Charles Dickens | Sunday, December 16 @ 1:30 PM

The Man Behind the Carol

by Ron Robinson

 December 16th, 1:30pm

$15 | $12 Members

After six weeks of writing, Charles Dickens published his novella A Christmas Carol on December 19, 1843. Its first run of 6,000 copies sold out by Christmas Eve. While Dickens’ Christmas tale of ghosts, charity, and moral transformation became immensely popular during his lifetime, its legacy persists to this day. In fact, many Western audiences are familiar with the plot and characters of A Christmas Carol without even reading the book, and this phenomenon can be explained in part by the huge number of adaptations of the narrative since its original publication. While the full list of A Christmas Carol’s adaptations is seemingly endless, here are a few of the more popular, surprising, and intriguing versions of Dickens’ classic tale.

  •  Scrooge, or, Marley's Ghost (1901), film, UK. This short film is the earliest surviving screen adaptation.

  • Mister Magoo's Christmas Carol (1962), animated television special.

  • A Christmas Carol (1964 to present), Glendale Theatre Centre, California. This is the longest running adaptation in theatre history.

  • A Christmas Carol (1971), film. In 1972, it won the Academy Award for Best Animated Short Film.

  • A Christmas Carol (1978) Marvel Classics Comics #36.

  • Mickey's Christmas Carol (1983), animated film. It features various Disney characters as characters from the original text, including Scrooge McDuck as Ebenezer Scrooge and Mickey Mouse as Bob Cratchit.

  • A Christmas Carol (1988), Sir Patrick Stewart's one-man theatre adaptation.

  •  The Passion of Scrooge (or A Christmas Carol) (1998), Opera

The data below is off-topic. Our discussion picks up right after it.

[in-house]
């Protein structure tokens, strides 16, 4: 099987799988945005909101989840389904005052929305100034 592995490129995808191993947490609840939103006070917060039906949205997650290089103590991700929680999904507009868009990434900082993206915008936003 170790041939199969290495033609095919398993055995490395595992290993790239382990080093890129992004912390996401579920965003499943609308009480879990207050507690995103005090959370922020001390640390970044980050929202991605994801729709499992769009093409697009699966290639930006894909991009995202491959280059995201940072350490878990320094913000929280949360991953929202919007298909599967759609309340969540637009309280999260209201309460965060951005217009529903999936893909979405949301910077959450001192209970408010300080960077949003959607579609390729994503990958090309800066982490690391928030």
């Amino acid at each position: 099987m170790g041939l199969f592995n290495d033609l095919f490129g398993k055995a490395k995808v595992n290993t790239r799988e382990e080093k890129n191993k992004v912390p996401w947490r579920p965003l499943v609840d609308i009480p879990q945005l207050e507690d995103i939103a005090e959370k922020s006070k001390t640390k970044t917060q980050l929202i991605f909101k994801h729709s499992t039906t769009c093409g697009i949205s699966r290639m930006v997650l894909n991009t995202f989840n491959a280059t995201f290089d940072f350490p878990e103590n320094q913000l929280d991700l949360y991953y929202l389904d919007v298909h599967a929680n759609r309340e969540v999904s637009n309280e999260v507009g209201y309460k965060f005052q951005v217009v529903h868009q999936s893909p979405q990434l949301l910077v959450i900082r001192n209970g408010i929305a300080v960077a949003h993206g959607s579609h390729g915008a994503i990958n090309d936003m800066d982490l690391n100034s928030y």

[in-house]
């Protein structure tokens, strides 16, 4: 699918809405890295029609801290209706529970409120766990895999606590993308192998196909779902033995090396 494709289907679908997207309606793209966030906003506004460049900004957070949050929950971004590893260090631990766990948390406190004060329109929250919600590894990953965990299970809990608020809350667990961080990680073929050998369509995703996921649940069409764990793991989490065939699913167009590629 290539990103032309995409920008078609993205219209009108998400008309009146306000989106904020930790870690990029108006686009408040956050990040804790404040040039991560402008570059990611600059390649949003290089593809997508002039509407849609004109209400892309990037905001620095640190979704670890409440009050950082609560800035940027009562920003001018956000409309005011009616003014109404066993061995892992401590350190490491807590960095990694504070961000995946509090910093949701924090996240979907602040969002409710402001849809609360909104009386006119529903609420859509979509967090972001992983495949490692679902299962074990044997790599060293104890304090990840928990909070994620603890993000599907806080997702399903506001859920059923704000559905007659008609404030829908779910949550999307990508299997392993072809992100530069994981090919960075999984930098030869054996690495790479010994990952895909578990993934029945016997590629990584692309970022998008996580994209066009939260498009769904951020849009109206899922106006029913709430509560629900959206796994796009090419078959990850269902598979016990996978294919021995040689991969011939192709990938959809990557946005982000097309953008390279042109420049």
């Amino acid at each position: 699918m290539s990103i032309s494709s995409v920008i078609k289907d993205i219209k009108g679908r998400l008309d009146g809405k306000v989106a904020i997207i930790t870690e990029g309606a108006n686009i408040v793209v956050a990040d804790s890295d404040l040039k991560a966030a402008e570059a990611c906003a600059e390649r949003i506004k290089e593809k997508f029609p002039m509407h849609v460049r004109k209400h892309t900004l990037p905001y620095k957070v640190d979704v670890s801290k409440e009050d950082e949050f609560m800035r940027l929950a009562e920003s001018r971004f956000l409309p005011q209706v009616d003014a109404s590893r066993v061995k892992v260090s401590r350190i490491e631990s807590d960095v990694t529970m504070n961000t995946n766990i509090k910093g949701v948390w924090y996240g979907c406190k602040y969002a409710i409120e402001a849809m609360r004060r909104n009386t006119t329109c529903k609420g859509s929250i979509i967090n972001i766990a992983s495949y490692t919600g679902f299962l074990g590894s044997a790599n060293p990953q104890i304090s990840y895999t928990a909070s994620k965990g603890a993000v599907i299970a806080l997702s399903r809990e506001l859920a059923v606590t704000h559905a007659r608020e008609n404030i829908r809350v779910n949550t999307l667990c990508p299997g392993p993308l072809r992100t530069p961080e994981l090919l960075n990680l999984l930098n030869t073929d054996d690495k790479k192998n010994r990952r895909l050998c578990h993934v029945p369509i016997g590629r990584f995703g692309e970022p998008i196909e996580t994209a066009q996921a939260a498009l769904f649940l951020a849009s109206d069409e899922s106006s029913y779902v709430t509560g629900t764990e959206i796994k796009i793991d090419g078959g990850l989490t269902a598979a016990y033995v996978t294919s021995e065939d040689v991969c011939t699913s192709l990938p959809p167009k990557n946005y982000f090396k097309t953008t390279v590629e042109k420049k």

• The Muppet Christmas Carol (1992), film. It features Michael Caine as Scrooge, Kermit the Frog as Bob Cratchit, and Gonzo as Charles Dickens.

  •  A Christmas Carol: The Musical (1994), a Broadway musical adaptation with music by Alan Menken (ran at The Theatre at Madison Square Garden, New York City)

  • Doctor Who: A Christmas Carol (2010), television.

  • Thomas & FriendsDiesel's Ghostly Christmas (2016), an adaptation within the TV show Thomas the Tank Engine

Clearly, A Christmas Carol lives on in innumerable ways, from film to opera to graphic novel. So who really was Charles Dickens, besides the man behind the cultural phenomenon that is A Christmas Carol? This Sunday’s lecture on Charles Dickens will seek to answer this query. Local radio personality and friend to Dalnavert Ron Robinson will be leading a discussion on the author’s fascinating life, unpacking questions like “why did he perform until it killed him? Why did he send his wife packing and announce it in the newspapers? Why did his family not know of his poverty and shame as a child until after he was dead?” All will be revealed at our afternoon lecture, given and performed by veteran broadcaster, bookseller and great fan of Dickens' A Christmas Carol, Ron Robinson.

  Walt Disney

Walt Disney

  Sir Patrick Stewart’s one-man theatre adaptation (

Sir Patrick Stewart’s one-man theatre adaptation (

Victorian Ghosts for Christmas

Why Ghost Stories at Christmas?

by Arlene Young

 December 2nd, 1:30pm

$15 | $12 Members | Event page

The three spirits that visited Ebenezer Scrooge in Charles Dickens’ famous story are not the only Christmas ghosts of the Victorian period. Victorians gathered to tell stories of the supernatural as part of their Christmas traditions. What fostered the Victorian fascination with ghosts and with exchanging ghost stories around the Christmas tree?